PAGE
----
After that it was long said that this desolate and unforgiving place was a gateway to the Buddhist underworld, largely because the warped landscape is laid out very much how the Japanese early Buddhists envisioned the land of the dead. The area of Mt. Osore has eight surrounding peaks symbolic of the eight petals of the lotus, just as in the afterlife, and it is also intersected by a dead river that is called the Sai-no-Kawara, meaning “the dry riverbed of the netherworld.” According to the lore, this dry river must be crossed by all dead souls on their way to afterlife, and some of them are never able to cross, sending them into a kind of limbo. This was said to be especially true of children who died before their parents, as since they are unable to repay their parents for having giving birth to them they must remain there at the river for eternity, in a sort of realm between life and death. It is said that these souls build cairns of stone in a bid to climb out, yet these are smashed by demons that constantly torment them. In order to protect these children, statues of the Buddhist protector of children, the Bodhisattva Jizo, are set up all around this riverbed, left by grieving parents or visitors, who also will build up stone cairns in an effort to help the souls of these lost children escape and are known to place various gifts for the kids as well.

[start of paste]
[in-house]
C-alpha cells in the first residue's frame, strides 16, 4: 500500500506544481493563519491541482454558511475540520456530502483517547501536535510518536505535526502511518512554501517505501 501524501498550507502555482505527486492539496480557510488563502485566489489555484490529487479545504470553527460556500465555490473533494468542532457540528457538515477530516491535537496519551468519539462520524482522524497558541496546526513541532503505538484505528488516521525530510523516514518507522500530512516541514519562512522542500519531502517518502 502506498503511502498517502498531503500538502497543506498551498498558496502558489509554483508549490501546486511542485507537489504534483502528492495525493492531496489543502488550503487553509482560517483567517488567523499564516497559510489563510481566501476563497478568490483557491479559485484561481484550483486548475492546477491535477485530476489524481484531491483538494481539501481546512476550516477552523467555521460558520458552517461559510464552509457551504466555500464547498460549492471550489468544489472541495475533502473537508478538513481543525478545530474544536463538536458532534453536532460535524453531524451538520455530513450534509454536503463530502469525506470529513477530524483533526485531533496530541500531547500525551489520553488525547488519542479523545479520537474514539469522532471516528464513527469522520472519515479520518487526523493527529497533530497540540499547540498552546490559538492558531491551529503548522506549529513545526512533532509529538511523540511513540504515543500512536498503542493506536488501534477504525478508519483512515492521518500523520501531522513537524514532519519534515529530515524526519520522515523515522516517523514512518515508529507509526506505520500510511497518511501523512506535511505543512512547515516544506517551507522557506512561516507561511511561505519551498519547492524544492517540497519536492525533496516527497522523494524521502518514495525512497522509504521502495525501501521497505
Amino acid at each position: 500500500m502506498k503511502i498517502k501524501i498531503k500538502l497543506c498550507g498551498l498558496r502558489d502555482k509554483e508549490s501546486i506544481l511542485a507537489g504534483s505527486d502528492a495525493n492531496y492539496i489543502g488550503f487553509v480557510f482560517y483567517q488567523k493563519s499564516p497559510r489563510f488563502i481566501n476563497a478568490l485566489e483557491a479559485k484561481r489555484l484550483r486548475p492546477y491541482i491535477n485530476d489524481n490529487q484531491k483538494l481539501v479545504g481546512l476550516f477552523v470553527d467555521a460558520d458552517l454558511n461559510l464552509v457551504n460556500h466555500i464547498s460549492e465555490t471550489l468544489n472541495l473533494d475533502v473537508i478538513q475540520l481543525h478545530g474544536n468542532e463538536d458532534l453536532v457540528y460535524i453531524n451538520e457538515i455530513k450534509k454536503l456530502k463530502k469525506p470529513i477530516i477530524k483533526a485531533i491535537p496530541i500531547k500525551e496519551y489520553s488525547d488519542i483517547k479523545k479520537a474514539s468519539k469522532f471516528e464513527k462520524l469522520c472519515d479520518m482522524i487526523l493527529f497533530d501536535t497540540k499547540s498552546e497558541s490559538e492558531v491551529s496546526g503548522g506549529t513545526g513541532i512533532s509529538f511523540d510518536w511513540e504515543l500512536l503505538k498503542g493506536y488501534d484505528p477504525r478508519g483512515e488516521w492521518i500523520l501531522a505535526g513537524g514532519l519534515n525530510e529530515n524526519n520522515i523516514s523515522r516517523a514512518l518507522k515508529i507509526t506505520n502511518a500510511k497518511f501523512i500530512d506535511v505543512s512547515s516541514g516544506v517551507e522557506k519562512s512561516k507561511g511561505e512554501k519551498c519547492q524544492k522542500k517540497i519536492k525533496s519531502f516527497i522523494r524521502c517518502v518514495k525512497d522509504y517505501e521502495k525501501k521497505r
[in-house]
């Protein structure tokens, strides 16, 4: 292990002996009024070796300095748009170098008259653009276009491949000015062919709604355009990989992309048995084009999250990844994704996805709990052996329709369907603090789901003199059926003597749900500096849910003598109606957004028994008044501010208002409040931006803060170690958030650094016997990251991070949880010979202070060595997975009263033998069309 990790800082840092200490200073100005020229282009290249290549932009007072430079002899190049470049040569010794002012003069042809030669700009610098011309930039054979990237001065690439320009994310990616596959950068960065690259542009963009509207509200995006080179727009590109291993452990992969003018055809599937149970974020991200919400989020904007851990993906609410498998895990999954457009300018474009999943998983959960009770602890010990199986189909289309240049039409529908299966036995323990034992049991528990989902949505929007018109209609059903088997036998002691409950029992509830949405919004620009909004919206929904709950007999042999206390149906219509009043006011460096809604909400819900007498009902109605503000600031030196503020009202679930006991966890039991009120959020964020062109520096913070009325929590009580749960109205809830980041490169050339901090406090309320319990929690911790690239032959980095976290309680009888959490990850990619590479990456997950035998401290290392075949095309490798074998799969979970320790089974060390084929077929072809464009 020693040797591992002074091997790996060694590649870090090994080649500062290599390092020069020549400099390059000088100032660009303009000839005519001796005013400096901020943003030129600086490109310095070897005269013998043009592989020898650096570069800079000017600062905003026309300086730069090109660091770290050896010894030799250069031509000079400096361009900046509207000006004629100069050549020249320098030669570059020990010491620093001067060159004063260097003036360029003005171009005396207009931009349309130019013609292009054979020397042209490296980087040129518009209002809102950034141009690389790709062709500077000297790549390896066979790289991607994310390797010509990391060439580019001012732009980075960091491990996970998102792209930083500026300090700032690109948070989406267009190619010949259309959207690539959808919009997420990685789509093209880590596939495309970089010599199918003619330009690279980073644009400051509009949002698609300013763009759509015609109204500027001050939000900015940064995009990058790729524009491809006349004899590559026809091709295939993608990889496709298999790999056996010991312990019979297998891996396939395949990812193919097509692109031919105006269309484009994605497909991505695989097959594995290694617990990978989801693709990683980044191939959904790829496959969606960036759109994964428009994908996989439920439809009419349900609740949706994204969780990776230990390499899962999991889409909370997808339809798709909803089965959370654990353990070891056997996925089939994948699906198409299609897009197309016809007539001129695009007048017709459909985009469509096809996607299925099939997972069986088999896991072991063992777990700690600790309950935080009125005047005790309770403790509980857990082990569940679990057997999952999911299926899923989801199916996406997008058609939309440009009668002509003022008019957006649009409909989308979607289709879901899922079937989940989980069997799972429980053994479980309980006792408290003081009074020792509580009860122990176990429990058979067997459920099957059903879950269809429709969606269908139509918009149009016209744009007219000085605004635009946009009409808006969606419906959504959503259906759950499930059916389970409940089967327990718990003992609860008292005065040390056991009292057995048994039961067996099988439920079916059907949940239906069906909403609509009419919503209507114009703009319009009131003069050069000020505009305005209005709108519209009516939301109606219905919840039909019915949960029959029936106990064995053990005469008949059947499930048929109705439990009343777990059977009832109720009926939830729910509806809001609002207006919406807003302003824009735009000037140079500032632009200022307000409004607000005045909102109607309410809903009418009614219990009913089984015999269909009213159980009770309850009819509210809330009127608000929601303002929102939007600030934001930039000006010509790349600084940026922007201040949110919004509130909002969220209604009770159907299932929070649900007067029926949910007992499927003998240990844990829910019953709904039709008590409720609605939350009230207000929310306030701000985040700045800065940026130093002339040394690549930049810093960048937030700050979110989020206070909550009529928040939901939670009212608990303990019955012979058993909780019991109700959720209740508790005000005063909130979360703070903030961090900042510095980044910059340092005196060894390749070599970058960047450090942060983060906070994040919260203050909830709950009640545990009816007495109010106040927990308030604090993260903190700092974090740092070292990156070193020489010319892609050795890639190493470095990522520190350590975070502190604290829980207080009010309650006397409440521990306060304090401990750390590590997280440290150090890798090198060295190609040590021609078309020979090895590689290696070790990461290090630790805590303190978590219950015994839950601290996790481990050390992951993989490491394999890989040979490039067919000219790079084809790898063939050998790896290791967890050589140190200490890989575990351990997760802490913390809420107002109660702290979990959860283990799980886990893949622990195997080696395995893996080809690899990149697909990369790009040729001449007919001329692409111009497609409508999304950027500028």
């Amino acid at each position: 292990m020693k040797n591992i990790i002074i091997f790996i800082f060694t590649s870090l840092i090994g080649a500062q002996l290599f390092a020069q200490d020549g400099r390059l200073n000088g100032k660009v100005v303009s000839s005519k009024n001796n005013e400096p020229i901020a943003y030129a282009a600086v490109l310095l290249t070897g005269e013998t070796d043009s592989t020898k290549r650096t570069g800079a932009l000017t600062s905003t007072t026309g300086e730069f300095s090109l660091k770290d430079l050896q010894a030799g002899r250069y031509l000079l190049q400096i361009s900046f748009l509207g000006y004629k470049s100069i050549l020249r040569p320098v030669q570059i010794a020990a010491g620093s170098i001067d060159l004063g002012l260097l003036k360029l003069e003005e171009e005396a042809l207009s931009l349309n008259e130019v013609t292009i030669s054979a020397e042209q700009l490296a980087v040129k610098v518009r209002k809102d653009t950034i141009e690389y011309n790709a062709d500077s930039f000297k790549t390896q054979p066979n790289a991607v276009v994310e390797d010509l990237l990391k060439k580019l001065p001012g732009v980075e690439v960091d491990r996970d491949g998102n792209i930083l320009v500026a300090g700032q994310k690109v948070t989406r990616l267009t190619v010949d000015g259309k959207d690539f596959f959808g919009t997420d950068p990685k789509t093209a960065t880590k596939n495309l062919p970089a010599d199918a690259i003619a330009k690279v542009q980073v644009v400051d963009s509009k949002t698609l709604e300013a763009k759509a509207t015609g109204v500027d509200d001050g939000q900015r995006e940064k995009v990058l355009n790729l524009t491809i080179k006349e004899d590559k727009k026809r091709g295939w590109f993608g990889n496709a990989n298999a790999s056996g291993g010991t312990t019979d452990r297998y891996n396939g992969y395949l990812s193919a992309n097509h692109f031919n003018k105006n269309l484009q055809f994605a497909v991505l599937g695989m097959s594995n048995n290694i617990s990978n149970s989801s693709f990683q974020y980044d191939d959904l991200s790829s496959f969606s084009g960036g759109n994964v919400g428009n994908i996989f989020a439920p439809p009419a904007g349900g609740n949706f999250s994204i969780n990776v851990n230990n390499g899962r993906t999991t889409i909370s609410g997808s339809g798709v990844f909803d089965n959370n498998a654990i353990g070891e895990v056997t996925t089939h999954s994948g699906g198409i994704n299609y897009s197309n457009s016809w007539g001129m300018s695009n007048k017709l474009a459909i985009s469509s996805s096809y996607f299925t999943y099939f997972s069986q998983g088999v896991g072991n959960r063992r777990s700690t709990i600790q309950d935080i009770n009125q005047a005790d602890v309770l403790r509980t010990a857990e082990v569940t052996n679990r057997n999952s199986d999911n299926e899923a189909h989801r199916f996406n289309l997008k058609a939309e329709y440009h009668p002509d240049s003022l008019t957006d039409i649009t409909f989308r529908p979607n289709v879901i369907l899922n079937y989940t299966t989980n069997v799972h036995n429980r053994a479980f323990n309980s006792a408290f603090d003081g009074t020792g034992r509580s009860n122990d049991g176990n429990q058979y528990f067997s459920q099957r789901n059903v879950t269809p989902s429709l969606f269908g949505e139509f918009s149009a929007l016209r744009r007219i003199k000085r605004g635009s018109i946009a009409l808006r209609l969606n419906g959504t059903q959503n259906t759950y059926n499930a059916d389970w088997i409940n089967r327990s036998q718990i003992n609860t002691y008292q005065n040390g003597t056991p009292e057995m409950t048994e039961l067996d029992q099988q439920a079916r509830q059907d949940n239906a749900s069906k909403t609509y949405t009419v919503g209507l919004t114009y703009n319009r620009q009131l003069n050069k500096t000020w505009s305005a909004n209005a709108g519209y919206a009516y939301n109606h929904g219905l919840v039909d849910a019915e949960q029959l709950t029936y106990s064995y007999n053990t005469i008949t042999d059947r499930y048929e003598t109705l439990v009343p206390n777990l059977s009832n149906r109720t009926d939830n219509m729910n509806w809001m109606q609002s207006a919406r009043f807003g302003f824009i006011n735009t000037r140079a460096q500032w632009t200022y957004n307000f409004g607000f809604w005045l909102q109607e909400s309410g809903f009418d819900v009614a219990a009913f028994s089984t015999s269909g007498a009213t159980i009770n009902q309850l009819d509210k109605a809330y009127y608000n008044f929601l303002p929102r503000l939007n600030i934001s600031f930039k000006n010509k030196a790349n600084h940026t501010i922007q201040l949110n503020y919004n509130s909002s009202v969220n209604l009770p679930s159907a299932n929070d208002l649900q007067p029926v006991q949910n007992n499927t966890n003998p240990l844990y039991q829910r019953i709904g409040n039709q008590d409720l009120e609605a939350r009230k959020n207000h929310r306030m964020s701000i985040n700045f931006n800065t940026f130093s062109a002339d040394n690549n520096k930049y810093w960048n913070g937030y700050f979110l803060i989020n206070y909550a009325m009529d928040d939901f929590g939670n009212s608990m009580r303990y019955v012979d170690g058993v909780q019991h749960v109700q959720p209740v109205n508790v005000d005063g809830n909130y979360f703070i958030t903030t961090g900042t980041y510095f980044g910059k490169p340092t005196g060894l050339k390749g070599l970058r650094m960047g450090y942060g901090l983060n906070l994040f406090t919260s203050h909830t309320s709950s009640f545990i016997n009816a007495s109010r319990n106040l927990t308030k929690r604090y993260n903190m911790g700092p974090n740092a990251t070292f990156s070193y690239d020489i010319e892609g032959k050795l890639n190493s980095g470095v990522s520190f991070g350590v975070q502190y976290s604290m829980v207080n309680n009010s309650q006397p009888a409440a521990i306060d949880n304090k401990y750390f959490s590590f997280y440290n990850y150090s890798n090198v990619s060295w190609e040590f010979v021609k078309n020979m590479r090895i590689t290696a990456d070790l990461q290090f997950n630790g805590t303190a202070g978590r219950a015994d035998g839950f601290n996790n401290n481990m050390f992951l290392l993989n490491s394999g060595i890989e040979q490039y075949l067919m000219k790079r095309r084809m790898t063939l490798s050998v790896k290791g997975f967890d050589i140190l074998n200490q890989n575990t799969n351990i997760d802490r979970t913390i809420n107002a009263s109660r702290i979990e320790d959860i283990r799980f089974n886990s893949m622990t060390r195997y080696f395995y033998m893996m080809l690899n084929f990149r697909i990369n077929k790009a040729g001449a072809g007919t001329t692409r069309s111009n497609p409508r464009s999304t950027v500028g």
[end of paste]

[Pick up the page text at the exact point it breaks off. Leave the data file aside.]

Mt. Osore is also peppered by numerous vents that belch forth heat and sulfur and are said in lore to be actual doorways down to different hells, and another legend is that of a bridge that the dead must cross. This bridge crosses over the Sanzu River, said to be a river the dead must cross to reach the underworld, similar to the legend of the River Styx. To the eyes of the living it looks to be just a simple and small, arched, vermilion bridge, but to the souls of the dead it is a formidable obstacle to be crossed, with those have led a peaceful, virtuous life able to get over rather smoothly, while those who are less pure have more difficulty and may even find it impassable, with the most wretched souls said to not even be able to see the bridge at all. It is this bridge which leads to a mysterious place located right within the caldera of Mt. Osore. Here on the other side of the bridge is a Sōtō Zen Buddhist temple called Bodai-ji, which has operated here in some capacity since 862 AD. The temple known for quite a few mysteries. On the premises is a collection of four hot spring baths that are said to be able to cure all manner of illness and physical ailments, making them a popular destination for pilgrims and tourists. There is also a 2-meter-tall statue of Bodhisattva Jizo, at the temple, which according to legend will come to life at night and prowl the grounds looking to banish any demons that might be lurking about and to try and free any souls unable to cross the river.